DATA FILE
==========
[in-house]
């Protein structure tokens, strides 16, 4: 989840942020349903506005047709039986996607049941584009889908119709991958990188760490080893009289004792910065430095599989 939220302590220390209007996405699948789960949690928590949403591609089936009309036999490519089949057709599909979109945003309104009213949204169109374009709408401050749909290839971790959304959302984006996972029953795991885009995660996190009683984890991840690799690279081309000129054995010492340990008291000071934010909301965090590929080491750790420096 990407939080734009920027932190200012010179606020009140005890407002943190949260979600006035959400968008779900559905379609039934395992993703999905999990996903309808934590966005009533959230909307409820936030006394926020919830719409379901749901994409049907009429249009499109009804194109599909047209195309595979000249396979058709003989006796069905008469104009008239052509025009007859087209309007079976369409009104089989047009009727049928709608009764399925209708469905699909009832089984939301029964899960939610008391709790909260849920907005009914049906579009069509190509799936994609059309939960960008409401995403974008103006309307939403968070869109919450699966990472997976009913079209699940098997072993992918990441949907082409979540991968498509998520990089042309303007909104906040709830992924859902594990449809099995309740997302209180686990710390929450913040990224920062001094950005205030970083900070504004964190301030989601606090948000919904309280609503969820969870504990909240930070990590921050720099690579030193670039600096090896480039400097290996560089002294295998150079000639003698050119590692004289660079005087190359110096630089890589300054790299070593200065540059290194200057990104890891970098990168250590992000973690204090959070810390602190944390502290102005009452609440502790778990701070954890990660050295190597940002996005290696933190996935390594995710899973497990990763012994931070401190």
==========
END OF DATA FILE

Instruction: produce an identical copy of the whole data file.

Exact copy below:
[in-house]
């Protein structure tokens, strides 16, 4: 989840942020349903506005047709039986996607049941584009889908119709991958990188760490080893009289004792910065430095599989 939220302590220390209007996405699948789960949690928590949403591609089936009309036999490519089949057709599909979109945003309104009213949204169109374009709408401050749909290839971790959304959302984006996972029953795991885009995660996190009683984890991840690799690279081309000129054995010492340990008291000071934010909301965090590929080491750790420096 990407939080734009920027932190200012010179606020009140005890407002943190949260979600006035959400968008779900559905379609039934395992993703999905999990996903309808934590966005009533959230909307409820936030006394926020919830719409379901749901994409049907009429249009499109009804194109599909047209195309595979000249396979058709003989006796069905008469104009008239052509025009007859087209309007079976369409009104089989047009009727049928709608009764399925209708469905699909009832089984939301029964899960939610008391709790909260849920907005009914049906579009069509190509799936994609059309939960960008409401995403974008103006309307939403968070869109919450699966990472997976009913079209699940098997072993992918990441949907082409979540991968498509998520990089042309303007909104906040709830992924859902594990449809099995309740997302209180686990710390929450913040990224920062001094950005205030970083900070504004964190301030989601606090948000919904309280609503969820969870504990909240930070990590921050720099690579030193670039600096090896480039400097290996560089002294295998150079000639003698050119590692004289660079005087190359110096630089890589300054790299070593200065540059290194200057990104890891970098990168250590992000973690204090959070810390602190944390502290102005009452609440502790778990701070954890990660050295190597940002996005290696933190996935390594995710899973497990990763012994931070401190």